Best Pottery Painting Classes For Kids In Los Angeles

March 28, 2014 6:00 AM

(credit: Bitter Root)

(credit: Paint N Play)

(credit: Paint N Play)

Pottery painting became a craze a couple of decades ago in the City of Angeles and remained popular, especially among the younger generation. From a way for kids to artistically express themselves to a way for empowering youth to learn about the fine arts, putting all kinds of hues on all kinds of ceramic surfaces is a fun way to educate while involving your children. That said, following are five places that cater to these artistic wishes.


Paint N Glaze
3960 Studebaker Road
Long Beach, CA 90808
(562) 421-8000

Children six and up who enjoy arts and crafts will have fun painting pottery at Paint N Glaze. Even the names of the classes cater to the whimsy, like Give A Dog A Bone, Fun in the Sun and Owl Always Love You. With a new project every week during the summer, when students are allowed to use as many colors as they want to decorate their creations, your little ones won’t be bored. And with snacks served during the time of instruction, they won’t be hungry either. Register as soon as possible. Classes are limited to 10 kids each and fill up quickly.

(credit: Paint 'n 'Play Art Studio)

(credit: Paint ‘n ‘Play Art Studio)

Paint N Play 2
418 S. Myrtle Ave.
Monrovia, CA 91016
(626) 256-4848

This is the place to really dig in and have fun with ceramics. Not only can you learn to throw if you’re that advanced, but the little ones can paint everything, right down to the impressions of their hands and feet. What a great way to spend the day in the old town district of Monrovia where parents can peruse the tiny shops as their little ones take over Paint N Play 2 for an art session of their own.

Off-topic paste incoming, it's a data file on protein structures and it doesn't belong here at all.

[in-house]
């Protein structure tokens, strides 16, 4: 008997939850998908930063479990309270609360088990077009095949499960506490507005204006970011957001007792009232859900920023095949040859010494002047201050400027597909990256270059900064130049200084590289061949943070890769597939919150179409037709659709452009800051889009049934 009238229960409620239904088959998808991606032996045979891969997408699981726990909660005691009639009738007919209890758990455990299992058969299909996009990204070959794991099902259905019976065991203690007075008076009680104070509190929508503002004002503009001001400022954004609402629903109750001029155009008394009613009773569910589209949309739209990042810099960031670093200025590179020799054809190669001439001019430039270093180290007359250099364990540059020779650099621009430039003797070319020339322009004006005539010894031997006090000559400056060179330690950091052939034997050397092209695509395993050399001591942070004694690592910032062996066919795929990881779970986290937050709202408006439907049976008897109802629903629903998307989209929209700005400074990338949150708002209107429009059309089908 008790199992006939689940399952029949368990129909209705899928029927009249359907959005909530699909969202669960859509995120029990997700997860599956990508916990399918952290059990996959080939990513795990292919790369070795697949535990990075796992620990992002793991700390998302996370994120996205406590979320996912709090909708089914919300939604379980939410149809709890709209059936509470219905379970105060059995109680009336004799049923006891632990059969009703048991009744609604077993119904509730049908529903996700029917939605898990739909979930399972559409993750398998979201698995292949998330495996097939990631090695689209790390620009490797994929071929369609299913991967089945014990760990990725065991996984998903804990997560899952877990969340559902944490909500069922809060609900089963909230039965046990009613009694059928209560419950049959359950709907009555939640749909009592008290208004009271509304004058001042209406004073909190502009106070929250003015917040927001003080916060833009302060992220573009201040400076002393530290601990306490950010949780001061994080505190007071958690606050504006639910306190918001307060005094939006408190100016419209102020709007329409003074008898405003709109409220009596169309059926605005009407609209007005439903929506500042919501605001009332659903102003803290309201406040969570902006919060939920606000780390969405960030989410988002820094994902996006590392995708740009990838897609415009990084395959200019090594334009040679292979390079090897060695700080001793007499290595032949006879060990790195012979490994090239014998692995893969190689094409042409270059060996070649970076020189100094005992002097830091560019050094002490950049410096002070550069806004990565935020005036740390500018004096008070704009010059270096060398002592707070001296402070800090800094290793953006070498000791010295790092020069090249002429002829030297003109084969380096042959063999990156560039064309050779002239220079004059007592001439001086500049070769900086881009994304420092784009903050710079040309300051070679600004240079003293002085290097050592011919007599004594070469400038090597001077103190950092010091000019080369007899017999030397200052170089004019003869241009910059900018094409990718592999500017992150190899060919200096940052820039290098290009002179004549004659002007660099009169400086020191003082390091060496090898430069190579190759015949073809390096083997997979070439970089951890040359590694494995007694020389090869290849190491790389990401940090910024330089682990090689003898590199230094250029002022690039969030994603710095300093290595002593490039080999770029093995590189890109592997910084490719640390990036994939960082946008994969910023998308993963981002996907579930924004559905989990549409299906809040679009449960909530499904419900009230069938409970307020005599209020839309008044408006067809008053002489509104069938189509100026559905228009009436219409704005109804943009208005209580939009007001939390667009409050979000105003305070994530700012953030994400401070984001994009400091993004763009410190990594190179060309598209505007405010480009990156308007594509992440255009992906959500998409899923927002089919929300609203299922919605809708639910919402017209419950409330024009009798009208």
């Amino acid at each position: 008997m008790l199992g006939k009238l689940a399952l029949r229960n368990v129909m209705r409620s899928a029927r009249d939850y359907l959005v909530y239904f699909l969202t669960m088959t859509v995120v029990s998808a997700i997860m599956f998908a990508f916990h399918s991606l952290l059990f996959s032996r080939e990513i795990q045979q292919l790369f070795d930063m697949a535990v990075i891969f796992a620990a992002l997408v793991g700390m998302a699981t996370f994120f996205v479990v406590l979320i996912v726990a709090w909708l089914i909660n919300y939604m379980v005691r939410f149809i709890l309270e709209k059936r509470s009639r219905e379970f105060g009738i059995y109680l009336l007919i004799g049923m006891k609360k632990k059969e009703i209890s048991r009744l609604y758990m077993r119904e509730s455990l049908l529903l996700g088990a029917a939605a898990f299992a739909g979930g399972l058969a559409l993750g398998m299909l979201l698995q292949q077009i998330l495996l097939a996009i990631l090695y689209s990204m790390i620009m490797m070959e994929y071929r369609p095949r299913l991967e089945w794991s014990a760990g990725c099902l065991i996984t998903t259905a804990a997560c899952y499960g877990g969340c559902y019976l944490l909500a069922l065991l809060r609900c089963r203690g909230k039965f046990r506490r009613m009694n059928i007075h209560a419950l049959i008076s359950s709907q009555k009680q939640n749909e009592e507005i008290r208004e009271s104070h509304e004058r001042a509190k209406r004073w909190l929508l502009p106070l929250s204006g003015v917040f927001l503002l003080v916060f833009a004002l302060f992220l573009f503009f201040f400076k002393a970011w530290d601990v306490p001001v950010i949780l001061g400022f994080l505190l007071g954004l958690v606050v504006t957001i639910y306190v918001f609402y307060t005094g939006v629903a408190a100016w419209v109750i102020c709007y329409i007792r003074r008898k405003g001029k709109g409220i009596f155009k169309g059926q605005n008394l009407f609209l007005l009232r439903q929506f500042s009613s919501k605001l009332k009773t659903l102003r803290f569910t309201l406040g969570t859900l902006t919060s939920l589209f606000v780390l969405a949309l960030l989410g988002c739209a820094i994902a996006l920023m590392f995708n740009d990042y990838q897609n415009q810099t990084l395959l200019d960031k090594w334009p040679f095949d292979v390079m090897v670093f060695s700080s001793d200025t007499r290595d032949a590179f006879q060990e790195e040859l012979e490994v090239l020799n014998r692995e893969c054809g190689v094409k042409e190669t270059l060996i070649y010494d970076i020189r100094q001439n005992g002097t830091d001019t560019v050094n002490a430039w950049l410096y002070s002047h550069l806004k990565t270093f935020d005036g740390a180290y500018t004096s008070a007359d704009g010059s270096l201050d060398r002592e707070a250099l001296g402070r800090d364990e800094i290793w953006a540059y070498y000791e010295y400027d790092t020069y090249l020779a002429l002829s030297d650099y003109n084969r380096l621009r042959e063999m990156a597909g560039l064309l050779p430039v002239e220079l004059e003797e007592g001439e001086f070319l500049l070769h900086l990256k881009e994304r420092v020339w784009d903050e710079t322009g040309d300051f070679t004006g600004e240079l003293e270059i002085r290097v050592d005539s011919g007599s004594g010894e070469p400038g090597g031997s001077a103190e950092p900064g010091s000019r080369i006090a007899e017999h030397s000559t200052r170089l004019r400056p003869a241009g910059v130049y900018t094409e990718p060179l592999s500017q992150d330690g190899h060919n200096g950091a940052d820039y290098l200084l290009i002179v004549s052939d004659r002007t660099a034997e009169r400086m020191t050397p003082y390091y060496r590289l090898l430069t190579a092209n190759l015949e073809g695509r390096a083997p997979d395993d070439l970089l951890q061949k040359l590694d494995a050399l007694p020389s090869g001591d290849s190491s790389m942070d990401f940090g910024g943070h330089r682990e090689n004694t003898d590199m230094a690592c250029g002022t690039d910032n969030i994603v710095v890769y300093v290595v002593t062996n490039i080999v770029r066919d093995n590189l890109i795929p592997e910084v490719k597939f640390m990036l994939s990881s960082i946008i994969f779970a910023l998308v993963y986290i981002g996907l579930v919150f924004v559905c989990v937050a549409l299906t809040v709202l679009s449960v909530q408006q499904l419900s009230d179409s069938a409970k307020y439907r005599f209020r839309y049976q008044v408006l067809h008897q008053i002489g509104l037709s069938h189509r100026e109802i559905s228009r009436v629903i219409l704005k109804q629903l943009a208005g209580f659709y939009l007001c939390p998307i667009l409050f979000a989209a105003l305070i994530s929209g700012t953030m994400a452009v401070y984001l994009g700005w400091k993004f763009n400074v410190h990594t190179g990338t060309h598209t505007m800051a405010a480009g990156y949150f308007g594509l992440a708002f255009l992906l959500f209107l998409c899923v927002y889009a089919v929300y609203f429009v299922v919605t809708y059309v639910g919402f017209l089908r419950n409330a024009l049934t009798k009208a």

(credit: Bitter Root)

(credit: Bitter Root)

Bitter Root
7451 Beverly Blvd.
Los Angeles, CA 90036
(323) 938-5511

An array of in-house pottery glazes and a number of different clay bodies are on hand at Bitter Root, a place fans call “the ultimate clay experience.” Kids classes include one and a half hours of instruction where your tots will learn about firing and will be able to choose their glaze color, which will be done by staff in-studio. This is the perfect forum for beginners since no experience is needed. Classes are open to children ages six to 12, with a spring break camp also on offer.

Related: Kid’s Cooking Classes In LA

(credit: istockphoto)

(credit: istockphoto)

Alixandra Pottery and Glassworks
4505 S. Centinela Ave.
Los Angeles, CA 90066
(310) 922-8184

This art haven encourages individual expression. The younger set will most likely have the most fun and get the most out of this experience by taking part in a special party that includes their friends and the chance to find out how pottery glazes work. These three-hour get-togethers accommodate a maximum of 10 and a minimum of five so one-on-one help is at a maximum. At the end of the day, this is a great way to celebrate a birthday for your young teen, especially if he or she wants a quirky yet artsy party that produces cool results.

(credit: Peach Tree Pottery)

(credit: Peach Tree Pottery)

Peach Tree Pottery
3795 Boise Ave.
Los Angeles, CA 90066
(310) 567-2708

Not only will kids as young as four get to paint their pottery, but these little ones will also get to understand the full scope of making their own ceramics. Group lessons are available, as are private lessons. For children ages four to seven, one one-on-one session lasting 45 minutes will provide an idea about how clay can be formed, what tools are used and how glaze is applied. A second visit will allow the student to return for the glazing part of the procedure. Meanwhile, for ages eight and up, a series of four classes will have these avid students knowing just about everything possible about coloring pottery as well as how to get to that stage and beyond.

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TEST Los Angeles freelance travel writer Jane Lasky, contributes to publications such as Travel + Leisure, Vogue and Esquire. Her weekly sojourning column ran in 40 newspapers for 20 years. Jane is anything but an accidental tourist. Check out her articles on

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